The “Rational Optimist” author gives his take on the economic history and possible futures of prosperity’s most important driver: innovation
Twenty-one different people can reasonably claim to have invented the light bulb, but Thomas Edison is the one we know about. Was it just good PR? According to Matt Ridley, it was because Edison was the progenitor of an “innovation factory” that didn’t just create things but brought them to market in a way no one else did.
Innovation is one of the most important forces in the economy, and arguably the most important driver of human prosperity over the last century. Yet, for most of its life, it has been viewed as some strange exogenous force, rather than as a discipline that could be understood.
In this conversation with NLW and Ridley discuss:
- Why it took so long for economists to take the study of innovation seriously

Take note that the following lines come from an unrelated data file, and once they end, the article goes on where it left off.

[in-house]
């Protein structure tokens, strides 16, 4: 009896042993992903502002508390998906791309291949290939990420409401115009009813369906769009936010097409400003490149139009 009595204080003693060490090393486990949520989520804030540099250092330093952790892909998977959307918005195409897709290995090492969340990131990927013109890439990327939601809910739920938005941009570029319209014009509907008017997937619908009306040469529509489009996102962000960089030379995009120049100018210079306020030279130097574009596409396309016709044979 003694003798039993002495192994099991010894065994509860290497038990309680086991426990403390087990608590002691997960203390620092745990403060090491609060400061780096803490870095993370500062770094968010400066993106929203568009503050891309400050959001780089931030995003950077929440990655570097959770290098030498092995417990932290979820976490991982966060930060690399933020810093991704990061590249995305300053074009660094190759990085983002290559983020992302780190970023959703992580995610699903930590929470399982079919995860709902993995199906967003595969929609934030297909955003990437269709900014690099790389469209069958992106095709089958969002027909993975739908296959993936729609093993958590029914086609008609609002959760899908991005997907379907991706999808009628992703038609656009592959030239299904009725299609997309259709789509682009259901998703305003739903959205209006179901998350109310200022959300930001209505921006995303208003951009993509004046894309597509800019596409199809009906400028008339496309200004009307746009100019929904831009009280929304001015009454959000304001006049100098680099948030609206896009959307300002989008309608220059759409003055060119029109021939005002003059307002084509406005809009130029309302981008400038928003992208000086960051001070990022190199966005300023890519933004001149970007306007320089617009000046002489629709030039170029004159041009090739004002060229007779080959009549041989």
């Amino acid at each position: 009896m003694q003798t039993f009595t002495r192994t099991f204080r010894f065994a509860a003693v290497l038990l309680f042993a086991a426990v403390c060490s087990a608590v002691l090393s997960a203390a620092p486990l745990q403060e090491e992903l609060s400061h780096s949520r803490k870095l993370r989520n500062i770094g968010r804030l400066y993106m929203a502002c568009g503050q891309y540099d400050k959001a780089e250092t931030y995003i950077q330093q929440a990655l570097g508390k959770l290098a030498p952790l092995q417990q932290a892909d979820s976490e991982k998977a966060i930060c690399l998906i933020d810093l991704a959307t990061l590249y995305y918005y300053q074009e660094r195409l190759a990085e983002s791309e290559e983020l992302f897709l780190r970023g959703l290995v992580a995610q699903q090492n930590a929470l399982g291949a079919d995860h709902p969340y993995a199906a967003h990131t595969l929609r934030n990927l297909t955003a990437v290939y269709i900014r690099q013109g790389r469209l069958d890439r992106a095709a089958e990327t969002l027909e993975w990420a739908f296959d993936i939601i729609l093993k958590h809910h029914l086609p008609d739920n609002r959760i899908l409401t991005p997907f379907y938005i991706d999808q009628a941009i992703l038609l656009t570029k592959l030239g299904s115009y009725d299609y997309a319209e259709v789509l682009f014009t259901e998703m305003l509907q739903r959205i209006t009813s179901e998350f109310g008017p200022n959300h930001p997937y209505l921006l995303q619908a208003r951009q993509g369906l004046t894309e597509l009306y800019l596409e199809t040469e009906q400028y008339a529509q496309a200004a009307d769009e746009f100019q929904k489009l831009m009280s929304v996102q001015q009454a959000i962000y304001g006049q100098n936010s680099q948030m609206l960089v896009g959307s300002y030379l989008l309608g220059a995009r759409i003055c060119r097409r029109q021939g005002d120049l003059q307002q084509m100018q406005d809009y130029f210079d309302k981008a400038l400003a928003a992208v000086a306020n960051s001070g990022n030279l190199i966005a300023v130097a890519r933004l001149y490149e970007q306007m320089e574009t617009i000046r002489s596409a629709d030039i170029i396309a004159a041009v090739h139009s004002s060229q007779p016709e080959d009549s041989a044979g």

- Why invention is different from innovation
- Why innovation has tended to concentrate in geographically proximate areas
- Why free societies produce more innovation than closed societies (including empires)
- Why China’s innovation production over the last decade may be an exception that proves the rule of innovation thriving in freedom
- Why government winner picking is a terrible way to inspire innovation
- Why innovation policy led Matt to support Brexit
- The rational, optimistic take on the future
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